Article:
10 June 2016

(London, 10 June 2016)

In an unprecedented statement on 9 June 2016, the United Nations Committee on the Rights of the Child (CRC) expressed concern about the UK's “funding of low-fee, private and informal schools run by for-profit business enterprises” through its development aid and warned that it could be contributing to the violation of children’s rights in recipient countries.

The CRC recommended that the UK “refrain from funding for-profit private schools” and “prioritise free and quality primary education in public schools.

The UK has spent millions of pounds in recent years to fund commercial private schools in developing countries. Public funding has particularly been channelled through the UK Department for International Development (DFID) to the highly contested and controversial chain of for-profit standardised schools, Bridge International Academies, which operates in Kenya, Uganda, Nigeria, and India.

Delphine Dorsi of the Right to Education Project reacted: “The CRC confirms the suspicion we had raised in our report that UK funding to Bridge International Academies and similar commercial chains could be violating international law. Development aid should prioritise the realisation of free quality education for all, particularly marginalised groups and this is not what the UK does when funding such schools. This is a serious warning for all donor countries to respect their human rights obligations abroad.”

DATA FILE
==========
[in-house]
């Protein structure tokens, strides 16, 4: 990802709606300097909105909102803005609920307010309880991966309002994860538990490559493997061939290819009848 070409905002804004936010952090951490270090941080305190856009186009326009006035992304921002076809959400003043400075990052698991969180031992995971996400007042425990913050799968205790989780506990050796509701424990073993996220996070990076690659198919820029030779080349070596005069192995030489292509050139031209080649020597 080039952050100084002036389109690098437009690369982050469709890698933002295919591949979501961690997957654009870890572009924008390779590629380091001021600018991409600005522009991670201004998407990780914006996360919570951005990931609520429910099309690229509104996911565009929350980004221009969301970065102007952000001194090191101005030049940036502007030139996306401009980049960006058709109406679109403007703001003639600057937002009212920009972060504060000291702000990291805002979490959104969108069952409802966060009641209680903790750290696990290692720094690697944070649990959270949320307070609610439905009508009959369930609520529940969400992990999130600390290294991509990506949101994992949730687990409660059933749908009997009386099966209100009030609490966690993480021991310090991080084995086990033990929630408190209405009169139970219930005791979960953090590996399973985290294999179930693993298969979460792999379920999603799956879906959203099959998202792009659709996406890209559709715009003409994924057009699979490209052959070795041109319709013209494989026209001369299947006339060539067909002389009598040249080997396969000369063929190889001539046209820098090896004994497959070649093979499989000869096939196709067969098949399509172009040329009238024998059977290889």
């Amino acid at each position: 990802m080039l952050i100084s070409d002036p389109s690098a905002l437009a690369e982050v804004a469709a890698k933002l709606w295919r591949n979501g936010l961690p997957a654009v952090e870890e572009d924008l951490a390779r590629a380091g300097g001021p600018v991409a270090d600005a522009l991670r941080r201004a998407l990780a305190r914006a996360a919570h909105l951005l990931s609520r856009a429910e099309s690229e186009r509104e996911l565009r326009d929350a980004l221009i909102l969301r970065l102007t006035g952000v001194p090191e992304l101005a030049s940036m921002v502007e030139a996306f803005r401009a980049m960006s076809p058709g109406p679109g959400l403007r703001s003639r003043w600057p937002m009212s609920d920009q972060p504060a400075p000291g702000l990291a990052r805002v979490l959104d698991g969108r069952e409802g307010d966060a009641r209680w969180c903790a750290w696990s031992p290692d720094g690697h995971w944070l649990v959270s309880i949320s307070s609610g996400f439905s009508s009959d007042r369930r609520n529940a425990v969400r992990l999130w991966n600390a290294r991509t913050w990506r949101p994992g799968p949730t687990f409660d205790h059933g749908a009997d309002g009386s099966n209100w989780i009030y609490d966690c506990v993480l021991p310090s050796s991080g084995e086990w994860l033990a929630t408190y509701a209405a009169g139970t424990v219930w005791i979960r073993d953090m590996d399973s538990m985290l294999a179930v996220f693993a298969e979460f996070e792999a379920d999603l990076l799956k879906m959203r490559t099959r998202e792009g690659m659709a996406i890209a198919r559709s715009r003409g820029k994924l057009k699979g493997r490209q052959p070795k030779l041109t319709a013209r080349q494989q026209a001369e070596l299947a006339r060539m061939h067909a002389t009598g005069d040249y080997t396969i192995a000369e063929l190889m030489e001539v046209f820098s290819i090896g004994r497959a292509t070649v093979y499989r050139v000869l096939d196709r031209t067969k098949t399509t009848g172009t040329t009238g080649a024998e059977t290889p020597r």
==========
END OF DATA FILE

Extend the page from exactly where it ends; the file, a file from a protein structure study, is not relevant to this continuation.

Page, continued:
Kevin Courtney, Acting General Secretary of the National Union of Teachers (NUT), the largest teachers’ union, said: “The NUT welcomes the recommendations of the CRC which endorse our concerns about sub-standard education being provided to the poorest in the recipient countries as the result of the growth of so called 'low fee' private schools. The British Government, which claims in the UK that it is against profits being made from state education, should respond to this damning criticism and immediately launch a review of DFID’s financial support for and promotion of these privatised schools in the Global South."

Sylvain Aubry of the Global Initiative for Economic, Social and Cultural Rights said: “Research we conducted with partners in Kenya, Uganda, and Ghana has clearly shown that commercial for-profit schools operating there were undermining children’s rights. DFID funding to these schools is thus illegal, and the UK should now take steps to stop this funding and fulfil its obligations under international law.”

David Archer, a Civil Society Board Member of the Global Partnership for Education emphasised: “I hope these important CRC observations lead DFID to re-think their support to for-profit low quality private schools that clearly contradicts their otherwise good work to support education, especially for girls.